Kenny Chesney Honors Childhood Hero in New Documentary

He Talks About The Color Orange: The Condredge Holloway Story

Kenny Chesney fielded a phone call from ESPN just a few days after finishing his first football documentary, Boys of Fall. They wanted to know if he’d consider producing another project spotlighting one of his sports idols, Condredge Holloway, the University of Tennessee player from the early ’70s who became the first black quarterback in the Southeastern Conference. Although the singer was looking forward to a break in his demanding schedule, he knew he couldn’t resist the offer.

“I was trying to figure out, ’Well, if I don’t do it, somebody’s gonna do it,'” he told CMT Insider host Katie Cook. “I’m so glad I did, though. It was a labor of love.”

Chesney premiered the documentary in Knoxville, Tenn., on Wednesday (Feb. 16), and ESPN will air it Sunday (Feb. 20). In this chat with Cook, Chesney explains his fascination with the football legend, his perspective as an interviewer and his reaction to meeting a childhood hero.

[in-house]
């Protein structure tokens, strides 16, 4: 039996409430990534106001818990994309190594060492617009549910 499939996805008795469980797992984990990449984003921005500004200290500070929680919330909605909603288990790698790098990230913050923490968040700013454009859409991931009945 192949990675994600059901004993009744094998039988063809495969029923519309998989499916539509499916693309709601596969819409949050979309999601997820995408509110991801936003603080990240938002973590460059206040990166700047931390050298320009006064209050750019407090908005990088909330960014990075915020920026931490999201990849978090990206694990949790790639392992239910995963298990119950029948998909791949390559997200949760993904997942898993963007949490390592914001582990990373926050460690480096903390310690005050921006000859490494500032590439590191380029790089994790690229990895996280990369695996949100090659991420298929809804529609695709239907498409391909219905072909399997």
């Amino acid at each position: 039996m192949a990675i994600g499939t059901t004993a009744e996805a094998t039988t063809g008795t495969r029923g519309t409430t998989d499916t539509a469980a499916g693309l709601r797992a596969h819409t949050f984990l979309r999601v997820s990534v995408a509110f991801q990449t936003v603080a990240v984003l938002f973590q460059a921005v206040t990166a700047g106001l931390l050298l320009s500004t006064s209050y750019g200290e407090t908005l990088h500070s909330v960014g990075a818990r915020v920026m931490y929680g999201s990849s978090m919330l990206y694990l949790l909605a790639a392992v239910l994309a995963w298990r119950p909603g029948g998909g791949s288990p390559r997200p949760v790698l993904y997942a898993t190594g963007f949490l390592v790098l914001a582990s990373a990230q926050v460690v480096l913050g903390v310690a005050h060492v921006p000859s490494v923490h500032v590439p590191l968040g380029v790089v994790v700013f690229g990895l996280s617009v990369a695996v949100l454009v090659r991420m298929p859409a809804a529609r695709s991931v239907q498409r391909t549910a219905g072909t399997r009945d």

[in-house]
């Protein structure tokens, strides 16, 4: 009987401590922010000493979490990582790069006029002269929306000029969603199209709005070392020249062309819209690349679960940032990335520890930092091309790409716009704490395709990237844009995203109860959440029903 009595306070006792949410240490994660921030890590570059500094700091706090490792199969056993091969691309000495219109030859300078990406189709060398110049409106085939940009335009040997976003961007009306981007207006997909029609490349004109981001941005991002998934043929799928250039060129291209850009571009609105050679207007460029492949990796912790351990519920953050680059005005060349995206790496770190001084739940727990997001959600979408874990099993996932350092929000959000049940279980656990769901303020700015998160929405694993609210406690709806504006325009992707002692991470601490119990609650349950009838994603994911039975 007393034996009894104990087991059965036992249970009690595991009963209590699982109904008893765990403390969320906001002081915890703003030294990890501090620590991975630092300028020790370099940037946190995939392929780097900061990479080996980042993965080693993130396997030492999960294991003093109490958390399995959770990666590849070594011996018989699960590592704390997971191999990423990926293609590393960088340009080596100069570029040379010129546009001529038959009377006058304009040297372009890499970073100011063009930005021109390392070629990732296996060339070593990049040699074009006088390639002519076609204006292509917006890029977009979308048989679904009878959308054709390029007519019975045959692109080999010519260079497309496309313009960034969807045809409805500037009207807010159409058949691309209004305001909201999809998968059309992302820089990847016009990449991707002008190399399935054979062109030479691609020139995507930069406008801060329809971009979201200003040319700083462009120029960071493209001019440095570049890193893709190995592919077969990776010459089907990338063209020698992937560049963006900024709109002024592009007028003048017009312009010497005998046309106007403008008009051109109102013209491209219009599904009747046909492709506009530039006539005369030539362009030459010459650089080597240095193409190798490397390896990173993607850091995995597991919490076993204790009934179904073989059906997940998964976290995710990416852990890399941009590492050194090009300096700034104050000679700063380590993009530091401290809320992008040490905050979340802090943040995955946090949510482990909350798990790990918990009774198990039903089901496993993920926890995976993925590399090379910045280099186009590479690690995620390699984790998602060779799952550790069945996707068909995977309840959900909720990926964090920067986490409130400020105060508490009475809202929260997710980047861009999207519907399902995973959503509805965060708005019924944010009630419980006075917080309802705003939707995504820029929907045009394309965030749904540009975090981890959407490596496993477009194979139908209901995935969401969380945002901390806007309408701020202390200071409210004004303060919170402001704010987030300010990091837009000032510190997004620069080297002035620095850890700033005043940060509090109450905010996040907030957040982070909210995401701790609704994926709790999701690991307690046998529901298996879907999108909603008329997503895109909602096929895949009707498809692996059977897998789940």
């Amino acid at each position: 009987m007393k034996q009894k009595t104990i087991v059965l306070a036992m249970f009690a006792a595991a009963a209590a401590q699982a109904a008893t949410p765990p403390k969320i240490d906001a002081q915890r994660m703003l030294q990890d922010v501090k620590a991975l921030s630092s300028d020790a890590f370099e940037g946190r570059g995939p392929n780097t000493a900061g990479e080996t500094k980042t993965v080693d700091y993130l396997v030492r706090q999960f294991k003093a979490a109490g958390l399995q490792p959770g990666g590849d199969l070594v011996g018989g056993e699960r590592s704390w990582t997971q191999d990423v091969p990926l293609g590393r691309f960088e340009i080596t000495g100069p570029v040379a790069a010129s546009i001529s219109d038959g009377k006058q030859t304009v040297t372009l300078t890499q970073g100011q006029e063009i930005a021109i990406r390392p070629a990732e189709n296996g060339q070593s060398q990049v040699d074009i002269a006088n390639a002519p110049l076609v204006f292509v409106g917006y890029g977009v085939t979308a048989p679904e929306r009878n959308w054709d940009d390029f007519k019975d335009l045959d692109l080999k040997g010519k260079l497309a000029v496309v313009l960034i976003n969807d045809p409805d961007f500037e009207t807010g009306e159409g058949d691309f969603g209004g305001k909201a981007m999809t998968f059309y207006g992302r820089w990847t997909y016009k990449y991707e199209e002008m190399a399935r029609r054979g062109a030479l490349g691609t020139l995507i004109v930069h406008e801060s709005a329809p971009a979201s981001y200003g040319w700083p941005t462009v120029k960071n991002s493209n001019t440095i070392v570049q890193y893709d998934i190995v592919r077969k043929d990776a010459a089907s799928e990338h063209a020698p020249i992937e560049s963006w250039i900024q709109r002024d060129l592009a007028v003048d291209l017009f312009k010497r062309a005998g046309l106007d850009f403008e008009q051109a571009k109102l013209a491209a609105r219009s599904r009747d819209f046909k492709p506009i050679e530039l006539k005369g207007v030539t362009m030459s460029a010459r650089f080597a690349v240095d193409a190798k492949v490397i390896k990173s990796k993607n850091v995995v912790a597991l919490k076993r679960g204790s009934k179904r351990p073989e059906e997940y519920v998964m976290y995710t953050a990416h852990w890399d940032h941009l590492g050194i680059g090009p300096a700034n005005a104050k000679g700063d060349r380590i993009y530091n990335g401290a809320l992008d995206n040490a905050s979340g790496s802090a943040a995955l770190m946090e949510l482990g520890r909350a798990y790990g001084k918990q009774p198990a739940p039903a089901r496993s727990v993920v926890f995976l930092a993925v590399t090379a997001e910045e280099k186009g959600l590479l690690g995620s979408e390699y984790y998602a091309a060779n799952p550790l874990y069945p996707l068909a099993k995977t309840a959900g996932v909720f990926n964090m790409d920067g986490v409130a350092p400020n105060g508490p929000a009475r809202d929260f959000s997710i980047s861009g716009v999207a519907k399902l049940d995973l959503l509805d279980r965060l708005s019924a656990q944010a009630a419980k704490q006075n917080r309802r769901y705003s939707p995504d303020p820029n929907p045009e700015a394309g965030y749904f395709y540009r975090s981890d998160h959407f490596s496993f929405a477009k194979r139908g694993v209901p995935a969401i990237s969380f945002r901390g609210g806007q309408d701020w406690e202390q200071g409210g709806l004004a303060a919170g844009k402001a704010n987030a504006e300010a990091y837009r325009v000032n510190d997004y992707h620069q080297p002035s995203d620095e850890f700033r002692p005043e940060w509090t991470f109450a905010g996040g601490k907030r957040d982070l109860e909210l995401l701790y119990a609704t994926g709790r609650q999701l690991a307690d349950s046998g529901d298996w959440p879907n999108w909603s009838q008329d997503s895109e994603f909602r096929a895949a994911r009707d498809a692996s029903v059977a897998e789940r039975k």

Editor’s Note: CMT Insider airs Saturday at 1:30 p.m. ET/PT.

Cook: Why was it such a big deal that he was the first black quarterback at UT?

Chesney: It was at a time when the civil rights movement was going on. Even as a kid, he didn’t really understand the way the world was changing because where he was from, it was all very much the same. He went to an unsegregated Catholic school. Everybody was together. He didn’t really understand all that until later on when he was in high school and there was separation. That’s the first time he realized that things were different. I think that it was a very big deal now because there are so many great athletes in the Southeastern Conference that still probably go through some of the issues that Condredge went through. But Condredge was the first guy that broke down the wall for some of those guys to be able to play the game like they play it today.

I didn’t know any of that was going on. I was brought up that you love everybody. That’s the kind of family I was in. … [Director] Shaun Silva was talking to me about why Condredge means so much and the racial issue, and I said, “When I was a kid, I didn’t see black or white, because he’s got the helmet on. I just saw the color orange and the No. 7.” I’d try to be that guy in the back yard. I wore the orange No. 7 jersey, and I’d try to emulate as a kid, as best I could, everything he did.

There’s a great school picture of you early in the documentary. Can you tell us about that?

(laughs) I wore the shirt because I loved Condredge. I wanted to have my school picture made in it. Everybody else dressed up wearing what you’re supposed to wear when you get your school picture made. And I showed up with an orange No. 7 Condredge Holloway football jersey on.

What was it like to be going out and interviewing people? You’re now the interviewer.